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Posts Tagged ‘Bournemouth Bespoke Kitchen’

A Cook and Wine Lover’s Kitchen

Thursday, April 11th, 2013

We have been busy making films again, but this time approaching it from the perspective of our clients. What’s it like to commission a Simon Thomas Pirie kitchen, what are they like to live in and most importantly to work in? In this first film we look at a black walnut and cherry kitchen we recently completed for long term clients near Salisbury. Martin and Jillian love cooking, entertaining but especially love their wine. The space was designed not only to accommodate our stylish interior but incorporate a specially built downstairs wine cellar. On top of all that it also has to cope with the rigours of being a family space for five.

Like all our kitchens this one is full of sensuous curves, beautiful timbers and clever design features. The walnut on the cabinets runs horizontally, creating echos of the big open landscapes of the surrounding Salisbury Plain. Listen to what Martin has to say about his new kitchen as he cooks Simon a ‘quick’ lunch and opens something appropriate.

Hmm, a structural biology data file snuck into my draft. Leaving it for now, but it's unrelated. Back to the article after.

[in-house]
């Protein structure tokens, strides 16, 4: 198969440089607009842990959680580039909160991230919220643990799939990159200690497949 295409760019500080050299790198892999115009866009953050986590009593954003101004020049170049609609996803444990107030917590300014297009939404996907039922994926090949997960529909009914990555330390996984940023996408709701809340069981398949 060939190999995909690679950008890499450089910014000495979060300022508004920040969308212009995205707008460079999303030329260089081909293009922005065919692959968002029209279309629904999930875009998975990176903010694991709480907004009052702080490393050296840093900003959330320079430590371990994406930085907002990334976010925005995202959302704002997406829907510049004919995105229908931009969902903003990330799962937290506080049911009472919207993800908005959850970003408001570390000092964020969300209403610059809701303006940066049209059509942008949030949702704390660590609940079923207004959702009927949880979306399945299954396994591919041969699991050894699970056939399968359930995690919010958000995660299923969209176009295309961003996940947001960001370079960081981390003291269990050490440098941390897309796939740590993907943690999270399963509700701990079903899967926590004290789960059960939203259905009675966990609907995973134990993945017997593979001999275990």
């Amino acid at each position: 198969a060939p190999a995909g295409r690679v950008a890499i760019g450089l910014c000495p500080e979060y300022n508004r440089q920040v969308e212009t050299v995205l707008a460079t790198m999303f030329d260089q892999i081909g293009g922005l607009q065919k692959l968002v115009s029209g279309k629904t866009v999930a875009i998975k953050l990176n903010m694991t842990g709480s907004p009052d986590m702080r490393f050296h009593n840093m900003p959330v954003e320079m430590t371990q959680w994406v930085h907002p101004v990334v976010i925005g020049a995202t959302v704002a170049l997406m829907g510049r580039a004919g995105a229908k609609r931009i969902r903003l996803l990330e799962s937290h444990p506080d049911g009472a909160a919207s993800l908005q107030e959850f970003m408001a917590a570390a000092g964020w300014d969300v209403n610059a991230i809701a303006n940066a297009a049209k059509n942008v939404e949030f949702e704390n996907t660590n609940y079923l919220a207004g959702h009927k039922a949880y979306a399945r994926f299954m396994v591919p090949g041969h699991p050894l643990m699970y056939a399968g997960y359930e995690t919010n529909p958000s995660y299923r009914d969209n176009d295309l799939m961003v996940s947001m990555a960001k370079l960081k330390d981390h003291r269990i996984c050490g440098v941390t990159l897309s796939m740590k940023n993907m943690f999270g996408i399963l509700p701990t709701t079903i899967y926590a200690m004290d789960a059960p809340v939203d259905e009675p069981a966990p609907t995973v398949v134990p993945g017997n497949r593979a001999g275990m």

To see more images of this stunning kitchen and read the full story click here to visit the case study

Case Study – Walnut & Cherry Kitchen, Salisbury

Saturday, January 19th, 2013

Our ‘Case Studies’ are an opportunity to take a more in depth look at projects from a design perspective…

We have been busy making films again, but this time approaching it from the perspective of our clients. What’s it like to commission a Simon Thomas Pirie kitchen, what are they like to live in and most importantly to work in? In this first film we look at a black walnut and cherry kitchen we recently completed for long term clients near Salisbury. Martin and Jillian love cooking, entertaining but especially love their wine. The space was designed not only to accommodate our stylish interior but incorporate a specially built downstairs wine cellar. On top of all that it also has to cope with the rigours of being a family space for five.

Like all our kitchens this one is full of sensuous curves, beautiful timbers and clever design features. The walnut on the cabinets runs horizontally, creating echos of the big open landscapes of the surrounding Salisbury Plain. Listen to what Martin has to say about his new kitchen as he cooks Simon a ‘quick’ lunch and opens something appropriate.